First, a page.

Leading the anti affirmative-action movement is lucrative business, apparently. Ward Connerly, proud affirmative-action opponent and head of the race-neutral American Civil Rights Institute, has faced accusations of profiteering in the past. This time, he’s under some real heat from a former protege who has come forward against him.
And guess who the disgruntled ex-staffer is? None other than Jennifer Gratz, the plaintiff in the landmark 2003 Supreme Court case that ended the race-based admissions policy at the University of Michigan. Gratz, who had joined his staff to conduct research and run campaigns, left in September and accused Connerly of financial and ethical misdeeds. The IRS found that from 2008 to 2010 his annual salary was between $1.2 million and $1.5 million—more than half of the organization's revenue and in the midst of other staff salaries being “delayed or missed altogether,” as Gratz attorney, Robert Driscoll stated. Although Connerly states that his pay was reduced to $850,000, two other nonprofit anti-affirmative action groups, the Center for Equal Opportunity and the Center for Individual Rights, pay their leaders about $144,000 and $250,000, respectively.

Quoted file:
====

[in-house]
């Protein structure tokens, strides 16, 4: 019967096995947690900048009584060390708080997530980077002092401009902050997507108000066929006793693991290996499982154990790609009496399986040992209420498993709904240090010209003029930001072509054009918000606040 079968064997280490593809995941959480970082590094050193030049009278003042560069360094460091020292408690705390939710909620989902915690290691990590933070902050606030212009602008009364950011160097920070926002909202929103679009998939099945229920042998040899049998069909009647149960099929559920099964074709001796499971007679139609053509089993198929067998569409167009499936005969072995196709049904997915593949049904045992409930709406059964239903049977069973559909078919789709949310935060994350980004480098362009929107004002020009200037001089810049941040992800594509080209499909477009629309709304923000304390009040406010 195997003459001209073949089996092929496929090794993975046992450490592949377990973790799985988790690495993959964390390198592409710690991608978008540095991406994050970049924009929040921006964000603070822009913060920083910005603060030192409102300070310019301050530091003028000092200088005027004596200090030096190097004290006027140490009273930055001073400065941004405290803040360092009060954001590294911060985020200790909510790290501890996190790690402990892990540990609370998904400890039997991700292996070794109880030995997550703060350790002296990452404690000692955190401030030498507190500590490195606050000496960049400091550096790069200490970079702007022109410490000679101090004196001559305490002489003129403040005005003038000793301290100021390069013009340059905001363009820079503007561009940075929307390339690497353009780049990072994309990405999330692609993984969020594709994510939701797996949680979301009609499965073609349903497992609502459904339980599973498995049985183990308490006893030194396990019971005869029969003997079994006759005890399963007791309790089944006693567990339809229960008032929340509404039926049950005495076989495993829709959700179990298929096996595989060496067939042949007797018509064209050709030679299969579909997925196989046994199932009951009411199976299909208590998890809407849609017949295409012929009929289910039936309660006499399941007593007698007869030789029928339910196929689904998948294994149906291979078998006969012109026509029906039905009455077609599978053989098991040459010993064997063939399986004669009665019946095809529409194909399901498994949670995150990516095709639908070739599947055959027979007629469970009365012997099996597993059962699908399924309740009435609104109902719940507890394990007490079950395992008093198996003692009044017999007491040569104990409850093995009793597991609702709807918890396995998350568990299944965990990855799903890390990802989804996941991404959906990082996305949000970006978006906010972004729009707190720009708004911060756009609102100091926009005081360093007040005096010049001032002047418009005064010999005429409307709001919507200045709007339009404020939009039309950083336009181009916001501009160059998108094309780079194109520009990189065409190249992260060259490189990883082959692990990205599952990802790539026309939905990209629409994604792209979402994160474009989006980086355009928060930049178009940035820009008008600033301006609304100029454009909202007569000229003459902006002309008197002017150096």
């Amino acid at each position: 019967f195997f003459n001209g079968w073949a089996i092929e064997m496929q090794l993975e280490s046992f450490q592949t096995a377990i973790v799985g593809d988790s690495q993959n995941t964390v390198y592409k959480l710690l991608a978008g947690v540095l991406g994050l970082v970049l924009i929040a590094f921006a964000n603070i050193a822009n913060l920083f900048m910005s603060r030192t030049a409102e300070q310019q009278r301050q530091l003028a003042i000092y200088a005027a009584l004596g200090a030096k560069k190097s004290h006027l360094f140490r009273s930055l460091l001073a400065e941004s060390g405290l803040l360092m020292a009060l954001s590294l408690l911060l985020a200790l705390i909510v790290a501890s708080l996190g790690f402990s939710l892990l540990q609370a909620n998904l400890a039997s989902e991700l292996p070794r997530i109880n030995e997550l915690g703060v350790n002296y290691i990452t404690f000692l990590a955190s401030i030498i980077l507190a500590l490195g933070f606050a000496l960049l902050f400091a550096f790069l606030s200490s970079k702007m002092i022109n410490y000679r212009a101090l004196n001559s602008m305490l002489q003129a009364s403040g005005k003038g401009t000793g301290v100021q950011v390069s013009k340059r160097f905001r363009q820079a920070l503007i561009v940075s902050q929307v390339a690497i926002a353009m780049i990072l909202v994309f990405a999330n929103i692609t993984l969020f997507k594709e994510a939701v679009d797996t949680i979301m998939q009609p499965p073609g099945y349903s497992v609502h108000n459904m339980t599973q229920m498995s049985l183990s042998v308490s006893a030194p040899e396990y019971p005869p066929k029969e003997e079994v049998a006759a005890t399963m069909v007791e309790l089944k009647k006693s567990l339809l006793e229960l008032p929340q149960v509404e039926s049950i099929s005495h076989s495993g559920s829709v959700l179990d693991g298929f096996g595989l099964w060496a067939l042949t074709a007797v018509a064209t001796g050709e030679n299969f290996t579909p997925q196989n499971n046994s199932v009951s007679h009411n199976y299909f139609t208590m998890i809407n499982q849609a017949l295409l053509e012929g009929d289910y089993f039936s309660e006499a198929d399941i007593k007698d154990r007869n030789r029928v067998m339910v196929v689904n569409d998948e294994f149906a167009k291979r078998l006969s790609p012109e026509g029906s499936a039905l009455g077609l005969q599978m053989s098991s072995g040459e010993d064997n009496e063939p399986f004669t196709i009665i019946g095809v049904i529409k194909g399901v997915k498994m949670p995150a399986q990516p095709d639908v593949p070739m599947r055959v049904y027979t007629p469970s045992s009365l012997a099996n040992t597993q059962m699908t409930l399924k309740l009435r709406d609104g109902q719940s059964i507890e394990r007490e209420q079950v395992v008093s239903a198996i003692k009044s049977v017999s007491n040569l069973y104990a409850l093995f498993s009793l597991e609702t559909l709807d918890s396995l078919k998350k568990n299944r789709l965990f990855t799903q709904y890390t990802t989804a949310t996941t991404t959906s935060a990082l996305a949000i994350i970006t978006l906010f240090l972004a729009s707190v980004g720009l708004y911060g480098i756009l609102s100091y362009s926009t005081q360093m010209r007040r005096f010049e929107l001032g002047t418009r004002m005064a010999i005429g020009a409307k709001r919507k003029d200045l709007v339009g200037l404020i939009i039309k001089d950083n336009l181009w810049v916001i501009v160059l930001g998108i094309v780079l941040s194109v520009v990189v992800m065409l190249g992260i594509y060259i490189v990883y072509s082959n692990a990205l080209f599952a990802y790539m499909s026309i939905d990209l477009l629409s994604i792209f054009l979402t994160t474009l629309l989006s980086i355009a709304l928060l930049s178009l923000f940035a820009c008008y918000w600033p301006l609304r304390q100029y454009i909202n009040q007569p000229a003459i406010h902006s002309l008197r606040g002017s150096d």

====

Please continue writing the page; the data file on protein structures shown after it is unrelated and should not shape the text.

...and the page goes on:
Gratz also claims that the former University of California Regent hired his friends and family, paid employees generously for making "printouts from Wikipedia," and incorrectly filed W-2 forms that "did not accurately reflect the amount actually paid to employees."
Why do leaders known for pointing the finger always seem to be the ones guilty of the same deeds they attack? If one believes that race isn't enough to merit special consideration in admissions and hiring practices, it seems that sitting at the head of an organization and earning big bucks while your staff goes without being paid on time, if paid at at all– should be considered just as amoral, right? Does the whole thing reinforce the long held belief that Ward Connerly's main interest has always been, well, Ward Connerly?